Who’s “Driving” Your Team?

October 18, 2021

What Are You Doing to “Drive” Your Team to Better Results?

As a leader, one of your tasks is to help your team achieve better results.   Improved outcomes.  More efficiency. 

How can you change your “behavior” and gain these outcomes?  A few simple approaches to how you “drive” your team will get you there. 

Let’s start with a very realistic premise.  You have assigned to them a new task or project and you will need to have updates from them as they navigate this new assignment.  The “old” way is pretty straightforward.  A few simple direct questions or even directives to “bring it home”.  “Are you going to get this completed on time?”  “When will you have it finished”?  “Let’s do it this way instead”?   “This is what we need to do”?  The list could go on and on, but we know for sure this approach doesn’t work and clearly is outdated in today’s environment.

When we take this approach, we have shortchanged everyone – the team, yourself, and the organization.  If you always fix the problem they will never learn to “drive”.

Let’s think about a different way to lead.  When you delegate the task or project give them the authority and appropriate level of autonomy to get it completed “their way”.  Do what you can to foster the culture that you trust them, AND that  you have not abandoned them.

So, when you are getting updates or they come to you with questions, think how you might rephrase things to get better results.  Also, consider the environment.   If you are sitting behind your desk in your office this can be inhibiting or “authoritative” in nature.   Maybe it’s a different room, or perhaps it’s a table in the corner of the office, etc.  Just consider that not only what you say and how you say it matters, but sometimes where you say it makes a difference.

If they come to you with a less than ideal solution, the approach might be:  “Are there any other options we might have to tackle this”.  “What suggestions do you have to overcome this hurdle”? This forces them to rethink what they have done, but it also tells them you (“we”) are there for them.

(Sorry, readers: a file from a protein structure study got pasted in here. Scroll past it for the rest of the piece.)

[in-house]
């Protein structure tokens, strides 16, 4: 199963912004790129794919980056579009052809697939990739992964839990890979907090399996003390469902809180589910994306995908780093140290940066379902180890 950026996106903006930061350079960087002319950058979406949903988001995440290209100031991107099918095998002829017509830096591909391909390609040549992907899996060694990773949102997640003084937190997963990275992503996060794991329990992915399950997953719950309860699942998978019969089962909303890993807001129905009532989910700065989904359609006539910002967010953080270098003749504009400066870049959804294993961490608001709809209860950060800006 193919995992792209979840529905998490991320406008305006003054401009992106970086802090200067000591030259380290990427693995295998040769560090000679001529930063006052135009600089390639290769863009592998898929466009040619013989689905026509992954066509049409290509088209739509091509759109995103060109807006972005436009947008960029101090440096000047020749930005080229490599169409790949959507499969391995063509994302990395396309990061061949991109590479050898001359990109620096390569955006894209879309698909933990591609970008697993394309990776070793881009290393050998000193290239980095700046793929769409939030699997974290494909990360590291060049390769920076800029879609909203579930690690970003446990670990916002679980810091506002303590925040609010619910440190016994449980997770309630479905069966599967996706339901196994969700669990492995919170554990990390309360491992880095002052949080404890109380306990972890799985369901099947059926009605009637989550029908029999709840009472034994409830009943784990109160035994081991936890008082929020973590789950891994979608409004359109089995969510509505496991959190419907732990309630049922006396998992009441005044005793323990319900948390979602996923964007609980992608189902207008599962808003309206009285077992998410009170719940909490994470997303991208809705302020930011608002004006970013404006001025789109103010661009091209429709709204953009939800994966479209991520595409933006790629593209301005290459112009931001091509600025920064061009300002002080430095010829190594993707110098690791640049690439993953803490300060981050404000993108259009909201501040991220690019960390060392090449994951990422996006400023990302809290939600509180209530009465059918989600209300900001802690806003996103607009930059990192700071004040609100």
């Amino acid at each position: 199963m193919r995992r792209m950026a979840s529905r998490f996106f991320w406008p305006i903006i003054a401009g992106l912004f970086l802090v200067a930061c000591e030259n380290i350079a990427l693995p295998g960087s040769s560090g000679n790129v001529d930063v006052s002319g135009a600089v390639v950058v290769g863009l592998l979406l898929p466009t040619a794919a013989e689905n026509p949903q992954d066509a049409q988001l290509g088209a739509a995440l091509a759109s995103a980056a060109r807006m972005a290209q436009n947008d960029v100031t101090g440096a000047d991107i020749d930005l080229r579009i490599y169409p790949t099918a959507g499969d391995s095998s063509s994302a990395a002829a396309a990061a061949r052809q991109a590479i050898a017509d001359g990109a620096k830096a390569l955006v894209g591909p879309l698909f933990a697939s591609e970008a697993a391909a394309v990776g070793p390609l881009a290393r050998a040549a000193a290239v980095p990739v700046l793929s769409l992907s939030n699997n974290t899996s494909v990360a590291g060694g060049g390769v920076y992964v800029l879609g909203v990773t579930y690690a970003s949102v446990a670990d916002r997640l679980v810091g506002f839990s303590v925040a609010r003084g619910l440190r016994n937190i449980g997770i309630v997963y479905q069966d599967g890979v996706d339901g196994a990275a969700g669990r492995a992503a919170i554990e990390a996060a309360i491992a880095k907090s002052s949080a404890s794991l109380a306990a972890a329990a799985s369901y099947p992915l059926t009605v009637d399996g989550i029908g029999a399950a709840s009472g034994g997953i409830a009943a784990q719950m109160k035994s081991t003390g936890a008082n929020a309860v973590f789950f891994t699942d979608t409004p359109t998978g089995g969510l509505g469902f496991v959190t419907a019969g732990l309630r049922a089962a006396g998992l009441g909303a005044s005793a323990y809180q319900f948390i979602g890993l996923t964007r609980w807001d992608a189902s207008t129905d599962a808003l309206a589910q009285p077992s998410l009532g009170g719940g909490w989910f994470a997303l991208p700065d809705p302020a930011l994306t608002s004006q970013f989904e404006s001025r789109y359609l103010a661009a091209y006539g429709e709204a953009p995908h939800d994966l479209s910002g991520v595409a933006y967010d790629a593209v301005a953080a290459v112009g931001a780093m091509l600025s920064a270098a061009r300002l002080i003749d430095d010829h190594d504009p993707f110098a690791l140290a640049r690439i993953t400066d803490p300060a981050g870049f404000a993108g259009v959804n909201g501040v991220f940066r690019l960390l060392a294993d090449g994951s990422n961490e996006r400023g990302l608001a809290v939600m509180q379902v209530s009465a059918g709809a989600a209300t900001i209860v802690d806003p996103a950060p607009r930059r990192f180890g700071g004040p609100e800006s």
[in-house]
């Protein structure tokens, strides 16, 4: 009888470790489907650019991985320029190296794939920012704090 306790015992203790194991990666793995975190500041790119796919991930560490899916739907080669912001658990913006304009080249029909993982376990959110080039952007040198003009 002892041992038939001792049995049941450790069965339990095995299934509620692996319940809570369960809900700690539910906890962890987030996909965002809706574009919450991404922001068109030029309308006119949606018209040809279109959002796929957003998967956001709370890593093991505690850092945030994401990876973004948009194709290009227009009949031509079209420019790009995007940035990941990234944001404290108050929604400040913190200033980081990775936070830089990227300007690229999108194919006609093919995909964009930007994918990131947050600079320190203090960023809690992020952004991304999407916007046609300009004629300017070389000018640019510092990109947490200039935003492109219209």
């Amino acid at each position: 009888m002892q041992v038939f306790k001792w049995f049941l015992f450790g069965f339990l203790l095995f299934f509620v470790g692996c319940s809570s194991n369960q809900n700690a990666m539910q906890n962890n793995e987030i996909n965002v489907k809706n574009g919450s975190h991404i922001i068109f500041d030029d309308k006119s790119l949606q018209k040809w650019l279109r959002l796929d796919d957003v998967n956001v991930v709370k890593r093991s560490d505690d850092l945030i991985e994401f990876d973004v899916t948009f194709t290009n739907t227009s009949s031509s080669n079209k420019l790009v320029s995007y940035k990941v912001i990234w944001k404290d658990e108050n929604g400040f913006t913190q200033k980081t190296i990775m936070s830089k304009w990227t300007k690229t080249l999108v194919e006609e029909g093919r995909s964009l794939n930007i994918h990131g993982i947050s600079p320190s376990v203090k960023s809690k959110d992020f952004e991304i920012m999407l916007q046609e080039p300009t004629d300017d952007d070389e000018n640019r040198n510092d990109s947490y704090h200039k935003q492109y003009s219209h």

To check completion status, maybe the approach could be:  “What other resources to you need to get this wrapped up on time”?  or “How can we pull together to help achieve our targeted goal?”

Maybe it’s a way to better tap into their skills and knowledge as Subject Matter Experts.  An option would be:  “Based upon your expertise and experience, do you see a better solution, a more desirable outcome, a more efficient process,” etc.  “Is there anything from your past work/experience that we can utilize now”? 

You might use an open-ended question such as, “Let’s talk about….Tell me….”.  This opens the door for a good dialogue of the situation and isn’t judgmental about where the project stands. 

So now that you have taken your “hands off the wheel” what’s your role?  How about being the “passenger/navigator”?  Take the ride with them and help them navigate the trip.  Once in a while you might be tempted to pull out the “old map” and use it but resist this temptation.  This new approach gives them the opportunity to grow.  The team’s growth is a fundamental responsibility of you as their leader.  It gives them the opportunity to utilize their skills, expertise, experience, and creativity.  This is  a “win-win”. They will be more satisfied with their work life, and they will produce a significantly better result. Everyone involved (the team, you, and the organization) will benefit.

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